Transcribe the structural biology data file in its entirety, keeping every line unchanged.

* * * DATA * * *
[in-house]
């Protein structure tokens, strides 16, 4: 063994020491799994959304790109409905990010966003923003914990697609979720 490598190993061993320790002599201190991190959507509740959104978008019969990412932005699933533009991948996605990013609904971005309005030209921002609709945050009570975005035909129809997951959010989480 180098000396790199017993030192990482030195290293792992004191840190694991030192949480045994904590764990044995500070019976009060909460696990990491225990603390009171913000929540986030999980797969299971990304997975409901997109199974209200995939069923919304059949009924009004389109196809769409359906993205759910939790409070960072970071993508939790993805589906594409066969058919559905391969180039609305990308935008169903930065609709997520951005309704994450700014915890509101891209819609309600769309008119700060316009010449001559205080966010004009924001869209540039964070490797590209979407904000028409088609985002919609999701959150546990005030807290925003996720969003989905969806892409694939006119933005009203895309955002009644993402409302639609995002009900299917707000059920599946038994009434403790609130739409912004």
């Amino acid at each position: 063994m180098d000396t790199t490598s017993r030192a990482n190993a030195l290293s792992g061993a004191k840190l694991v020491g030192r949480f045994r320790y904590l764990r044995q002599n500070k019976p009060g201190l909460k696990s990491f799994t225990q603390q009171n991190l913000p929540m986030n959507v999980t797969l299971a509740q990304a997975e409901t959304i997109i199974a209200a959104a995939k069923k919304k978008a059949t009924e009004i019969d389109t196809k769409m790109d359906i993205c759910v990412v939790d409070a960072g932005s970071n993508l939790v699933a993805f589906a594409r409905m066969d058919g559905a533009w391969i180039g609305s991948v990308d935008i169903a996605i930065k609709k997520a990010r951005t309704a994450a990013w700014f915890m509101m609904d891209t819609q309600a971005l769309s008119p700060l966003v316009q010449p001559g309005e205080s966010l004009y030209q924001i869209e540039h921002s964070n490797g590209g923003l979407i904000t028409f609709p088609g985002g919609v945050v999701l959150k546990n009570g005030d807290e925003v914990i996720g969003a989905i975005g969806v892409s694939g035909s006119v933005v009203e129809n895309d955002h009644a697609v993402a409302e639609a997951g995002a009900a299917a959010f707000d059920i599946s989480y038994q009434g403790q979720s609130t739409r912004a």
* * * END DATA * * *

[in-house]
């Protein structure tokens, strides 16, 4: 063994020491799994959304790109409905990010966003923003914990697609979720 490598190993061993320790002599201190991190959507509740959104978008019969990412932005699933533009991948996605990013609904971005309005030209921002609709945050009570975005035909129809997951959010989480 180098000396790199017993030192990482030195290293792992004191840190694991030192949480045994904590764990044995500070019976009060909460696990990491225990603390009171913000929540986030999980797969299971990304997975409901997109199974209200995939069923919304059949009924009004389109196809769409359906993205759910939790409070960072970071993508939790993805589906594409066969058919559905391969180039609305990308935008169903930065609709997520951005309704994450700014915890509101891209819609309600769309008119700060316009010449001559205080966010004009924001869209540039964070490797590209979407904000028409088609985002919609999701959150546990005030807290925003996720969003989905969806892409694939006119933005009203895309955002009644993402409302639609995002009900299917707000059920599946038994009434403790609130739409912004």
């Amino acid at each position: 063994m180098d000396t790199t490598s017993r030192a990482n190993a030195l290293s792992g061993a004191k840190l694991v020491g030192r949480f045994r320790y904590l764990r044995q002599n500070k019976p009060g201190l909460k696990s990491f799994t225990q603390q009171n991190l913000p929540m986030n959507v999980t797969l299971a509740q990304a997975e409901t959304i997109i199974a209200a959104a995939k069923k919304k978008a059949t009924e009004i019969d389109t196809k769409m790109d359906i993205c759910v990412v939790d409070a960072g932005s970071n993508l939790v699933a993805f589906a594409r409905m066969d058919g559905a533009w391969i180039g609305s991948v990308d935008i169903a996605i930065k609709k997520a990010r951005t309704a994450a990013w700014f915890m509101m609904d891209t819609q309600a971005l769309s008119p700060l966003v316009q010449p001559g309005e205080s966010l004009y030209q924001i869209e540039h921002s964070n490797g590209g923003l979407i904000t028409f609709p088609g985002g919609v945050v999701l959150k546990n009570g005030d807290e925003v914990i996720g969003a989905i975005g969806v892409s694939g035909s006119v933005v009203e129809n895309d955002h009644a697609v993402a409302e639609a997951g995002a009900a299917a959010f707000d059920i599946s989480y038994q009434g403790q979720s609130t739409r912004a």